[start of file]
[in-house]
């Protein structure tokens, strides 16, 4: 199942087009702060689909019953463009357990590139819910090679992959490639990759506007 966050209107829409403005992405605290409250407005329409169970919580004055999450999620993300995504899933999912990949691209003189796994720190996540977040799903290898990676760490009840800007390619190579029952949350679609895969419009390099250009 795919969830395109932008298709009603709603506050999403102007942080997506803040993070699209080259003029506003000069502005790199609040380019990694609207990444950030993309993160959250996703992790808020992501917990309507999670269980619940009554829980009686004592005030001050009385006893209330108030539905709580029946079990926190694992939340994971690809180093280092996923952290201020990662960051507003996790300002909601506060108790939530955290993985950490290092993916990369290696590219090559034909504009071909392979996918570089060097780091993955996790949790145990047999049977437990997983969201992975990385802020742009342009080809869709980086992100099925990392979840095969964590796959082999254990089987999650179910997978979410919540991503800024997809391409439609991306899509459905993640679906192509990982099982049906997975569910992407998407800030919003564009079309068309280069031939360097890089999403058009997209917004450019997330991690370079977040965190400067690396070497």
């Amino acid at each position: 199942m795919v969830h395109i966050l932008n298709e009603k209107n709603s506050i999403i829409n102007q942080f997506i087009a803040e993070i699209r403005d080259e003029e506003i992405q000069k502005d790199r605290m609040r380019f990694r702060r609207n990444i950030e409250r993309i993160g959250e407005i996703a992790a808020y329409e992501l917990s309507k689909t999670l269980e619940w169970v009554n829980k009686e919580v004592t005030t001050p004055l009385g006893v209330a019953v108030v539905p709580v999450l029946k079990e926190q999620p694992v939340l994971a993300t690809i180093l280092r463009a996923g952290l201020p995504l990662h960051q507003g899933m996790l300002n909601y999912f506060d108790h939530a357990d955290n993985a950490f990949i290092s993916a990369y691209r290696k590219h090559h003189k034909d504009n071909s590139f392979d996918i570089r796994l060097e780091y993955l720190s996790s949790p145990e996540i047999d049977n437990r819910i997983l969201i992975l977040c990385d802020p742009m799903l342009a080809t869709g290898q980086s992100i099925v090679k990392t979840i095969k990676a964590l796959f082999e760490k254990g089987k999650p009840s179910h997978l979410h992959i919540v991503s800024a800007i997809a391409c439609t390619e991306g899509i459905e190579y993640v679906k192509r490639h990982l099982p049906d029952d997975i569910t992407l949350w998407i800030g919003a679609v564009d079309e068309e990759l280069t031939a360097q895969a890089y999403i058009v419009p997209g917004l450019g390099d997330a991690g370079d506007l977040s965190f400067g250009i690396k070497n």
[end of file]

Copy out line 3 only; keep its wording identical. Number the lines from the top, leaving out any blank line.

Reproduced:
């Amino acid at each position: 199942m795919v969830h395109i966050l932008n298709e009603k209107n709603s506050i999403i829409n102007q942080f997506i087009a803040e993070i699209r403005d080259e003029e506003i992405q000069k502005d790199r605290m609040r380019f990694r702060r609207n990444i950030e409250r993309i993160g959250e407005i996703a992790a808020y329409e992501l917990s309507k689909t999670l269980e619940w169970v009554n829980k009686e919580v004592t005030t001050p004055l009385g006893v209330a019953v108030v539905p709580v999450l029946k079990e926190q999620p694992v939340l994971a993300t690809i180093l280092r463009a996923g952290l201020p995504l990662h960051q507003g899933m996790l300002n909601y999912f506060d108790h939530a357990d955290n993985a950490f990949i290092s993916a990369y691209r290696k590219h090559h003189k034909d504009n071909s590139f392979d996918i570089r796994l060097e780091y993955l720190s996790s949790p145990e996540i047999d049977n437990r819910i997983l969201i992975l977040c990385d802020p742009m799903l342009a080809t869709g290898q980086s992100i099925v090679k990392t979840i095969k990676a964590l796959f082999e760490k254990g089987k999650p009840s179910h997978l979410h992959i919540v991503s800024a800007i997809a391409c439609t390619e991306g899509i459905e190579y993640v679906k192509r490639h990982l099982p049906d029952d997975i569910t992407l949350w998407i800030g919003a679609v564009d079309e068309e990759l280069t031939a360097q895969a890089y999403i058009v419009p997209g917004l450019g390099d997330a991690g370079d506007l977040s965190f400067g250009i690396k070497n």